By Becca Jones
There are many skilled florists in San Diego, but the absence of Tam Ashworth is sure to leave many brides and event planners a little frantic. As the owner Isari Flower Studio jests, “How can they not have heard of me? I call myself the flower fairy godmother!”
For the past 30 years, Ashworth has graced the wedding industry far and wide with her craft. With weddings in San Diego and destination affairs in Thailand, India, France, and Mexico, she has plenty of memories to share about toting arrangements from place to place. On the heels of retiring and closing her studio, Ashworth worked us into her relatively clearer schedule to share some of the fondest memories—and, of course, flowers—from her career.
Originally from Thailand, Ashworth has a rich background in décor, fashion, and flowers that prepared her for her long-standing journey as a florist. Her eye for beauty was sharpened as a model in Thailand and when she studied interior design in Paris. After moving to the U.S. in 1987, Ashworth worked as a florist for the Four Seasons Los Angeles.
“Being a florist in the hotel was my playground,” Ashworth says. “I did daily flowers, restaurant flowers, all the big pieces.” Ashworth married and moved to San Diego in 1993, which led to her tenure as the in-house florist for the Four Seasons Aviara in 1997. Thirteen years later, in 2010, Ashworth moved to her beautiful Solana Beach studio and boutique on North Cedros Avenue.
Looking back on the blooms from when she first entered the floral industry in the 1980s, Ashworth recalls that carnations had a bad reputation, fern and baby breath were taboo, and large tropical arrangements were the biggest hit—despite their popularity, Ashworth didn’t love the style. Vases overflowing with curly willows and ginger? No thanks! “I hated those because I grew up in England and France!” Pastoral wildflowers from the English countryside, like bluebells in the spring, were more of her forte at the time.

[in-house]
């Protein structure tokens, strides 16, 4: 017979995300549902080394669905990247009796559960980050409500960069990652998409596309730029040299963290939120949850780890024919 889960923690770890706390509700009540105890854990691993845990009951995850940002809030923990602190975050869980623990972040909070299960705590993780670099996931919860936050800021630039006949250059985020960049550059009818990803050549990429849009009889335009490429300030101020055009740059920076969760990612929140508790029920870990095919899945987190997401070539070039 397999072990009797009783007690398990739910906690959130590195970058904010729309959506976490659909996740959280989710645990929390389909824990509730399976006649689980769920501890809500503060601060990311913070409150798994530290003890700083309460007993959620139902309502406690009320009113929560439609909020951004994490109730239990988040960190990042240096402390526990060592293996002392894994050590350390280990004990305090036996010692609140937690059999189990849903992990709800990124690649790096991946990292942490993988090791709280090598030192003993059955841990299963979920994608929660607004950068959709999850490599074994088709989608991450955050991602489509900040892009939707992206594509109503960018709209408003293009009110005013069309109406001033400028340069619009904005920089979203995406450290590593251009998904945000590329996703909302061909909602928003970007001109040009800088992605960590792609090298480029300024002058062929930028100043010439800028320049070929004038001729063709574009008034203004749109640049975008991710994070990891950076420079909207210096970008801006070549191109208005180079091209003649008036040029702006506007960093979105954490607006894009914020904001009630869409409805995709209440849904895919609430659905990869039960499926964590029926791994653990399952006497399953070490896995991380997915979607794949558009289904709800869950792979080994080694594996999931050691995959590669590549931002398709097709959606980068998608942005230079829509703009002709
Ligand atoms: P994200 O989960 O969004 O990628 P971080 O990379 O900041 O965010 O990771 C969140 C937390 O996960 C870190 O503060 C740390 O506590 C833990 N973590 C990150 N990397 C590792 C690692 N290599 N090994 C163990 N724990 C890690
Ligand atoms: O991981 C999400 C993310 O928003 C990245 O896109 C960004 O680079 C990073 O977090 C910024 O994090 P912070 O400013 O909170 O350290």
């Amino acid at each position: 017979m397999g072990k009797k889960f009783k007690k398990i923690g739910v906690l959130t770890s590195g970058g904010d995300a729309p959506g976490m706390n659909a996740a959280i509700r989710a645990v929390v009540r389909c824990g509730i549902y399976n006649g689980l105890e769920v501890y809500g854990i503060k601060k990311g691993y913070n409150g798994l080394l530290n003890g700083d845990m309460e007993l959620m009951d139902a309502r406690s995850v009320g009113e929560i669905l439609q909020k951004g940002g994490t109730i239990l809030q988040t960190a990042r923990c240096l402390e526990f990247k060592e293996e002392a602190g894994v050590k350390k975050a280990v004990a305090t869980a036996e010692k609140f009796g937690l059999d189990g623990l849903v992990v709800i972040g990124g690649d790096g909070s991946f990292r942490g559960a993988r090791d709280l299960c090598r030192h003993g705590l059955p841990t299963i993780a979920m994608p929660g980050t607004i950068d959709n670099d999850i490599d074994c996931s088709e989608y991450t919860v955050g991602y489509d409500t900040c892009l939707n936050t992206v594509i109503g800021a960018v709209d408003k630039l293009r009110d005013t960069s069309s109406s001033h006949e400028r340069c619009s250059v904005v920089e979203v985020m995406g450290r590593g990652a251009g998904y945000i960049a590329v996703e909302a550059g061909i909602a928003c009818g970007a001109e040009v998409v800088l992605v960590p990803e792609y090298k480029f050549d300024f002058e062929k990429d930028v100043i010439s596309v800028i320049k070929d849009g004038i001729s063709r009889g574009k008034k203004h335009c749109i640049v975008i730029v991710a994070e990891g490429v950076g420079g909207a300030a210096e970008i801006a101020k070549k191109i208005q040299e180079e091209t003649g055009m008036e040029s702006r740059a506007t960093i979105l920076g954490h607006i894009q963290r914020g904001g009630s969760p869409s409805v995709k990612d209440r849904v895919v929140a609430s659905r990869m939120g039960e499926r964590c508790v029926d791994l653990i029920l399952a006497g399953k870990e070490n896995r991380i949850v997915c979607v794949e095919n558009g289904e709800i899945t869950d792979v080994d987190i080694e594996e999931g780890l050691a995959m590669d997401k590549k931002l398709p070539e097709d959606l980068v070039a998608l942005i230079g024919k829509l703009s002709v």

Her time in France further influenced her taste. After boarding school in England, Ashworth moved to Paris where bouquets came from bucket shops. “They came in bundles of 10 stems,” she says. “You would buy them and give them to the counter girl, then she would rip it all apart and make a big bouquet out of everything you bought.” But this was in France, not America. “I used to love those bouquets, but in it was different times, different cultures.”
In those days the craft was a bit more challenging, Ashworth says. “The world has changed with FedEx and UPS.” In the early ’80s and ’90s in Los Angeles, Ashworth sourced from North County neighborhoods, which at the time were flower growing communities. Once moved to San Diego, Ashworth recollects hopping around different flower farms including the Carlsbad Floral Trade Center: a small warehouse wholesale market.
“I’ve seen it all,” she says, including a few styles that’ve made a comeback, much like clothing.
“I treat flowers like fashion,” Ashworth says. “There are things that weave in and out of time. Things come and go.” For example, tropical King Protea were extremely popular but then disappeared until they started popping up again in bohemian bouquets. “Again, flowers are fashionable. Whatever comes and goes.”
When she began her career, she often encountered brides who had no idea what they wanted. “Nowadays, people are a lot more knowledgeable,” Ashworth says. When Pinterest and images were less accessible, brides had to trust their florists much more (which she recommends brides still do today!). In the end, all they want is pretty flowers, whatever that may look like to them, Ashworth says.
As for her parting words to brides and grooms? Trust your vendor. Do your research and feel good with who you pick. After that, just trust your florist knows what they are doing!